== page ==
While reading Freud in the Antipodes, not only was I under the impression that Damousi’s initial project began as a world history of Freudianism in the twentieth century, but I was also left in want of more specific details on its impact Down Under. Say, why would psychoanalysis fare better in Europe than in Australia? Admittedly, it sounds logical that a Eurocentric theory should receive publishing support in Europe ; but would readers not half-expect to find their fair share of psychoanalytically-informed books in Australia, a country long perceived as an offshoot of Europe? Why is it that each time a local or overseas scholar decides to produce a psychoanalytically-informed monograph on Australian writers, these critical works, at best, deserve a passing mention, or, at worst, rank first on an implicit blacklist? It is precisely to redress this imbalance that I have chosen to dwell at length on and engage so strongly with Freud in the Antipodes .

In his book review of Double-Wolf, David Tacey, a Jungian critic, has analysed how Australia fits in this “long and established tradition of Freud-knocking and psychoanalysis-bashing” (Tacey, 11):

Firstly, Australian consciousness is suspicious of theory per se. Our own Australian pragmatism, backed by British positivism and rationalism, makes us culturally unappreciative of any kind of theory, whether Freudian or otherwise. Secondly because relatively few Australians actually read Freud we are all susceptible to crude summaries and vulgar simplifications of Freudian theory. [...] In “rejecting” Freud, many people are merely rejecting popular clichés and prejudices which have arisen from gossip and misinformation over several decades. (Tacey, 12)

Michael Dudley’s argument runs along the same lines : “Australian distrust of psychiatry may be linked with our frontier culture, and our cultural myths about self-sufficiency and masculine prowess, our suspicion of intellectualism and ‘things mental’, and our aversion to authority and ‘tall poppies’.” (Dudley, 85). Damousi’s claim at the outset of her book complements these voiced opinions: “Australia is often constructed as a land of pleasure and opportunity: symbolised by the ‘beach’ – synonymous with unreflective hedonism – and populated by Australian males who value independence and individualism, negate emotion and self-expression and have no care other than for immediate, material concerns.” (2).

Joy Damousi’s massive study, which I found being tantalizing food for thought, has certainly whetted my appetite. Yet, I have also felt that there was something missing, like delineating a major distinction between psychology, psychoanalysis, psychotherapy and psychiatry. Damousi’s assimilation of different trends typifies the strange twist psychoanalysis has taken in Australia. Too often readers are given the feeling that all terms are synonymous, the author switching with ease from one concept to the next. The Macquarie Dictionary defines psychology as “the science of mind, or of mental states and processes; the science of human nature” ; psychiatry as “the practice or the science of treating mental diseases” ; psychoanalysis as “a systematic structure of theories concerning the relation of conscious and unconscious psychological processes” ; and psychotherapy as “the science or art curing psychological abnormalities and disorders by psychological techniques”. A confirmation of this will to federate conflicting ideologies is given in the last pages of Freud in the Antipodes when Damousi reveals:

In more recent years, there have been efforts to draw together analysts as well as psychotherapists and counsellors into a unified body around common interests and concerns. PACFA – the Psychotherapy and Counselling Federation of Australia – was established to ‘provide an umbrella group for the whole counselling and psychotherapy profession’ in order to break down some of the tensions and differences between the various groups. (328).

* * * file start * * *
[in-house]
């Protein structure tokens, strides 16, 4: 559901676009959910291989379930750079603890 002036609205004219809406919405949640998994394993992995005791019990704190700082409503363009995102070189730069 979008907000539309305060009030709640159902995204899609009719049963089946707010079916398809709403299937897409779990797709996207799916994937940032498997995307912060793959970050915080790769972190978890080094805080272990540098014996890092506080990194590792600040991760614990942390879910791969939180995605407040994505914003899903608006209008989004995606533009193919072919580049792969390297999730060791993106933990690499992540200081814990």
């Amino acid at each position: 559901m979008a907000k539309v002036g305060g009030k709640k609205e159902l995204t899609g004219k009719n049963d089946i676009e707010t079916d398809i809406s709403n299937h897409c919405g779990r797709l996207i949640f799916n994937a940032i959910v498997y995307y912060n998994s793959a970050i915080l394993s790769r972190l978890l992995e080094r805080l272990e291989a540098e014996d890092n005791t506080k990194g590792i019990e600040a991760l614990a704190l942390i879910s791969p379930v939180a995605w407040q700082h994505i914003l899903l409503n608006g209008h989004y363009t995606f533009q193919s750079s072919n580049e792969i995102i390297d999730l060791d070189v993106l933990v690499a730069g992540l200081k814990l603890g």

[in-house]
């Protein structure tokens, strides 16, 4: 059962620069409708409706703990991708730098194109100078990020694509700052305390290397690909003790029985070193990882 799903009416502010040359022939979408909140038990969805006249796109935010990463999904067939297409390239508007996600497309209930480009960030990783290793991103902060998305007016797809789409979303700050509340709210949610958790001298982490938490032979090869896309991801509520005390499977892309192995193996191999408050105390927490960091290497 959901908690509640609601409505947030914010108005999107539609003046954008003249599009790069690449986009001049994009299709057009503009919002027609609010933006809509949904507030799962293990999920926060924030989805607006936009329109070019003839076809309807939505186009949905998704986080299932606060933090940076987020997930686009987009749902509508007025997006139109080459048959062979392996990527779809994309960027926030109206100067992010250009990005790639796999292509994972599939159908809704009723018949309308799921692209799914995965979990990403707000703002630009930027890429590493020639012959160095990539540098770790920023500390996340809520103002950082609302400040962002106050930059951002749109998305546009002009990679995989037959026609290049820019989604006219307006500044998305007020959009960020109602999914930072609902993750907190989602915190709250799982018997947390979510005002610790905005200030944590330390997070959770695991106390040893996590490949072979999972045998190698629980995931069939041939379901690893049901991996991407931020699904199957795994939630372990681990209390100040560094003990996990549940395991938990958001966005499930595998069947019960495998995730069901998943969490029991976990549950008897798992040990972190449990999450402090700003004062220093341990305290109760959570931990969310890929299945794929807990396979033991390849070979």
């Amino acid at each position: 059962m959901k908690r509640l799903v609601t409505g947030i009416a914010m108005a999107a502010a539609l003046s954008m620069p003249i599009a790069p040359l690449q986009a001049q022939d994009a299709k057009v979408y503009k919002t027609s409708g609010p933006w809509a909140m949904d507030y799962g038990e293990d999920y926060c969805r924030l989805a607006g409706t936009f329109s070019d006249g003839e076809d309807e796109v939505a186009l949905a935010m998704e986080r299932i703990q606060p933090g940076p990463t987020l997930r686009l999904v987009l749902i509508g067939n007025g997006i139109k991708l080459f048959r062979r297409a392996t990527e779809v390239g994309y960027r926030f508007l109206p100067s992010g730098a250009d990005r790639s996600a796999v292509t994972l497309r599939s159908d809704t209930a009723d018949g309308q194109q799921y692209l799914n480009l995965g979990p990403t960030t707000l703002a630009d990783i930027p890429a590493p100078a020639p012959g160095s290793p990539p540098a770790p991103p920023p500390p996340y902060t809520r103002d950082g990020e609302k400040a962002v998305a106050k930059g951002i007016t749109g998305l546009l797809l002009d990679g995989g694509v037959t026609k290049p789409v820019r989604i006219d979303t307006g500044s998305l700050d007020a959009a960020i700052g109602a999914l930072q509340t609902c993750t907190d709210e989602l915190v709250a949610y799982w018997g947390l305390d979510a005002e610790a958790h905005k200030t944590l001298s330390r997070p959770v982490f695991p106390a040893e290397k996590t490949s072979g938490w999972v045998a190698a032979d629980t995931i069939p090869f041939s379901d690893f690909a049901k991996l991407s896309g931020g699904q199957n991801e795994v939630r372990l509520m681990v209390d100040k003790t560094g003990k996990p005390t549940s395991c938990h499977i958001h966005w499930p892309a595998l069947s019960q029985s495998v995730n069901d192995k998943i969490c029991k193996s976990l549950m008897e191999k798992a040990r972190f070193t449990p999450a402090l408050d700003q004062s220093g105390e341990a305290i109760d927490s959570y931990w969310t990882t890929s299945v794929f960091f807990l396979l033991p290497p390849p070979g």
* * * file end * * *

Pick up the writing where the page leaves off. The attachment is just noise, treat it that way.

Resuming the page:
Having second thoughts about this review, I believe after all that Damousi’s achievement has matched her intent: throughout her account, she has proved – more often than once – that Freudianism has had little impact in Australia, leaving people confused about definitions and being relegated to a simmering offshoot of bubbling activities which were taking place at the core of European cities. In the Antipodes, Freudian theories were only of concern to a cluster of aficionados based in Melbourne, Sydney and Adelaide. Like the Melbourne Institute of Psychoanalysis, psychoanalysis was confined to the happy few. Like the Melbourne Institute of Psychoanalysis, to poach Douglas Kirsner’s words, it was “very much a closed shop with solid protective walls that effectively insulated its members from the outside world” (312). Fortunately, Joy Damousi and UNSW Press have contributed to pulling down these ramparts to popularise psychoanalysis to students, scholars and the general reader in Australia. Unfortunately, typos – which UNSW Press could have weeded out with a more careful proofreading of the manuscript – mar the text and Karl Abraham’s name (to which an s is attached, 320 & 369). Beyond these mere quibbles, I wish to pay tribute to Damousi’s book for going down in history. In her own words, “this is the first time a cultural history of psychoanalysis in Australia has been written in its own right.” (2). The fact itself should be a source of inspiration for more books on the subject matter.

Dudley, Michael. “Apologia Pro Vita Nostra: Critics and Psychiatrist,” in Harry Heseltine (ed.) Literature and Psychiatry: Bridging the Divide (Canberra: ADFA, 1992): 67-98.

Elliott, Anthony (ed.). Freud 2000. (New-York: Routledge, 1999).

Ernest Jones, The Life and Work of Sigmund Freud. (London: The Hogarth Press, 1963).

Pons, Xavier. Out of Eden. Henry Lawson’s Life and Works – A Psychoanalytic View Out of Eden. (Sydney: Angus & Robertson, 1984).

Rutherford, Jennifer. The Gauche Intruder: Freud Lacan and the White Australian Fantasy. (Melbourne: Melbourne University Press, 2000).

Tacey, David. Patrick White: Fiction and the Unconscious. (Melbourne: OUP, 1988).

Tacey, David. “Freud, Fiction and the Australian Mind,” Island 49 (Summer 1991): 8-13.